Beto O’Rourke wants to be president of the US – but he’s already said several things that would scupper a female politician’s chances, says Stylist’s digital women’s editor Moya Crockett.
Have you heard? Beto O’Rourke is running for president. The 46-year-old former Democratic congressman from Texas announced his bid on 14 March, following months of speculation that he’d enter the race. The news has been received jubilantly by O’Rourke’s supporters, many of whom he won over when he tried – ultimately unsuccessfully – to unseat Republican Ted Cruz as Texas senator in 2018. Thanks to his laidback, charismatic demeanour and optimistic, unifying message, many of O’Rourke’s fans see him as a natural successor to Barack Obama – and a much-needed antidote to Donald Trump.
O’Rourke is by no means a terrible candidate for the US presidency. He’s appealingly energetic and a powerful public speaker, and could have the ability to appeal to a wide range of voters. (And to be fair, almost anyone would be a better choice than the man currently occupying the White House.) But it’s also worth considering whether he’d receive the same adulation – and be bestowed with the same star status within the Democratic party – if he was a woman.
Because since he burst into mainstream public consciousness last year, O’Rourke’s messaging has been peppered with revelations that would have seen a female politician hung out to dry – or, at the very least, viewed with unfair suspicion. Much of this has to do with how he speaks about his wife of 14 years, Amy, and their three young children. In February, during a conversation with Oprah Winfrey, he revealed that he had spent barely any time with his family since launching his successful campaign for Congress in 2012.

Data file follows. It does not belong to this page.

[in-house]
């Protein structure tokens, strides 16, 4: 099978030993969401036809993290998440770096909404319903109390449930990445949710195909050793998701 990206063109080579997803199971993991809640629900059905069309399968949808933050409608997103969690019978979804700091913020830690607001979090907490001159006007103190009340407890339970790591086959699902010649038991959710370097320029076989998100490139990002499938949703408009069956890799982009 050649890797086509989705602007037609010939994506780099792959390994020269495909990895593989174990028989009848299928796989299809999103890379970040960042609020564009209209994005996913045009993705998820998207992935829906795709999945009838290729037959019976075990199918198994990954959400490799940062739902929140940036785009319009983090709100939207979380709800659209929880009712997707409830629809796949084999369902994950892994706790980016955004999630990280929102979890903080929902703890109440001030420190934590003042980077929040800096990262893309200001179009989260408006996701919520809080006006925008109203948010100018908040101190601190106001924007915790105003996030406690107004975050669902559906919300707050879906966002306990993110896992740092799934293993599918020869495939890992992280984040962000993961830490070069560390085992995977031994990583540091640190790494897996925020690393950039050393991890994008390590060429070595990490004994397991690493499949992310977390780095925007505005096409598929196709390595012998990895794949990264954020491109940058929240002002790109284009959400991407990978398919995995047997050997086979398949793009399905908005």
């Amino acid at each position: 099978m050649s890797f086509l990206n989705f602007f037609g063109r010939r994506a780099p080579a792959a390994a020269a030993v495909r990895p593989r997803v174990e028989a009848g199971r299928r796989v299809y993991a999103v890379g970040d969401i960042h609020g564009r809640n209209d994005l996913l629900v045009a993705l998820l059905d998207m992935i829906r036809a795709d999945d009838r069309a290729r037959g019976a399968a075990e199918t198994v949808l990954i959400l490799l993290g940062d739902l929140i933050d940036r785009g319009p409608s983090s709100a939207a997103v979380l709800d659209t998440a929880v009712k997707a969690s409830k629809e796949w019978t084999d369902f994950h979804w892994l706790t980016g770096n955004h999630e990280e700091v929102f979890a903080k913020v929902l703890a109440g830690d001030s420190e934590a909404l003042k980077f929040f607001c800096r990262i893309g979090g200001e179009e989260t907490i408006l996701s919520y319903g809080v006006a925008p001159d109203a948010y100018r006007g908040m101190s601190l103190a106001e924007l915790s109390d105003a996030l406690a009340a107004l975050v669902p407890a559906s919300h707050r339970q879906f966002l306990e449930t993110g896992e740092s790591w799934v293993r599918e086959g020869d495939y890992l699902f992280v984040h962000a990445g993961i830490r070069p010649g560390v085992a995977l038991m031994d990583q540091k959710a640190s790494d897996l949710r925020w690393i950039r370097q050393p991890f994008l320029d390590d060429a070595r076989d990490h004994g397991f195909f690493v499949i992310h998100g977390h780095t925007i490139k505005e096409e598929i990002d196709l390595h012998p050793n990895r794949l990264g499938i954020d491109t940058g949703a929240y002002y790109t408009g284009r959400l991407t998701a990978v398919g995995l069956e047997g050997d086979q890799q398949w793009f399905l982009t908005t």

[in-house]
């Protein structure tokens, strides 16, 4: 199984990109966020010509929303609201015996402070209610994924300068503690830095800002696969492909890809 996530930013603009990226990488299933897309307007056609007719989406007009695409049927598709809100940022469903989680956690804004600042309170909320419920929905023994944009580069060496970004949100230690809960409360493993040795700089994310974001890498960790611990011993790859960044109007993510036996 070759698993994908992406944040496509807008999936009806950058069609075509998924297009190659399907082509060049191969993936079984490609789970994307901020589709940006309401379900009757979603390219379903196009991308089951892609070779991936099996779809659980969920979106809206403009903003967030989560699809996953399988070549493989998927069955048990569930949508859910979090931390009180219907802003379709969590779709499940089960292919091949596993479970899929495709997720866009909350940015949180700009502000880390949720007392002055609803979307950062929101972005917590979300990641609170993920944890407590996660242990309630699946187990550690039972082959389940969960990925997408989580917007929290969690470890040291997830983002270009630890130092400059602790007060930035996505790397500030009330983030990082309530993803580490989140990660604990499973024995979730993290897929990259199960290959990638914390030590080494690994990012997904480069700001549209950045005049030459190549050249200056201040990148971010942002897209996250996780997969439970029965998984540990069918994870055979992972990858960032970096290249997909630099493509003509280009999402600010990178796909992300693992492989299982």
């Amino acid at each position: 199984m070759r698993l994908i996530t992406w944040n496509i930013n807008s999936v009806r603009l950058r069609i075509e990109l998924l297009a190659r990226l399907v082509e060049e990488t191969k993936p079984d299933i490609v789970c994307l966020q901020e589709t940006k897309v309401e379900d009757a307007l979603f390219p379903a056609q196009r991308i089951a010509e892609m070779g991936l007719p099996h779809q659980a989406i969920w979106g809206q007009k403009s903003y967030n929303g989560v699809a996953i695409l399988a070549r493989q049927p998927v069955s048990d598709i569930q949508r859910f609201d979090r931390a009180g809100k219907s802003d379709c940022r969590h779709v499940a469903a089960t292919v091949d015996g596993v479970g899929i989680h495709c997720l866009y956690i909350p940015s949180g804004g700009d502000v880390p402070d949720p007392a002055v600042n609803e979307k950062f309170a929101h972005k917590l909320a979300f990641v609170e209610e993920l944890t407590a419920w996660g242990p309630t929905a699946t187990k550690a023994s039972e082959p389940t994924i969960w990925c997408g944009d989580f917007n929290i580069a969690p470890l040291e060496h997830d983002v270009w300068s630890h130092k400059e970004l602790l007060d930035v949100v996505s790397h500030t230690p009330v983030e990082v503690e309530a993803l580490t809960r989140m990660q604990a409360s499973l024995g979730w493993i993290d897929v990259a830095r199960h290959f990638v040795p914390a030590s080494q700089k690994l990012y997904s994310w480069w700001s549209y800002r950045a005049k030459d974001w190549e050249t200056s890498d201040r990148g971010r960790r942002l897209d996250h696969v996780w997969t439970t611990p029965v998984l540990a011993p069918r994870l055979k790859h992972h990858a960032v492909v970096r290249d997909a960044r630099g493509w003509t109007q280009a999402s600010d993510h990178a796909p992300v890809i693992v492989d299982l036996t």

“For the last seven years, my family hasn’t seen me,” he said. “I haven’t been there for them, I haven’t helped Amy in raising these amazing kids in any significant, consistent way.”
This statement fits with what O’Rourke reportedly told a crowd at a coffee shop on the day he announced his presidential run: that his wife is raising their three kids, “sometimes with my help”. It also jibes with the impression O’Rourke gave of his family life in an interview with Texas Monthly magazine in January 2018: while he often brings them along for campaign events, he doesn’t spend huge amounts of time at home.
“Sometimes I call [Amy] and can hear the exasperation in her voice,” he said. Elsewhere in the interview, he elaborated: “I’m physically not there anymore. When a gate falls on [their eight-year-old son] Henry, Amy’s like, ‘It would be nice if you were here.’” He also revealed that when he told his wife he was going to run for Congress, “she just immediately started crying. It was so hurtful to her.”
Shall we go on? Days before O’Rourke announced his presidential bid, Vanity Fair published a glowing profile on the politician, accompanied by a glamorous front cover shoot. Vanity Fair journalist Joe Hagan quotes the O’Rourkes’ youngest son Henry as saying: “Dad, if you run for president, I’m going to cry all day… Every day.” At the end of the piece, O’Rourke states that he was “just born to be in it” – “it” being the presidential race.
None of this makes O’Rourke a monster. He’s been busy carving out a stellar political career, and that makes it extremely difficult for him to be a hands-on dad. That’s understandable. And by repeatedly acknowledging the fact that he’s been something of an absent husband and father, he could actually be trying to give his wife the credit she richly deserves. After all, it seems highly unlikely that his career would have flourished if she’d been unwilling to take on the bulk of childcare responsibilities.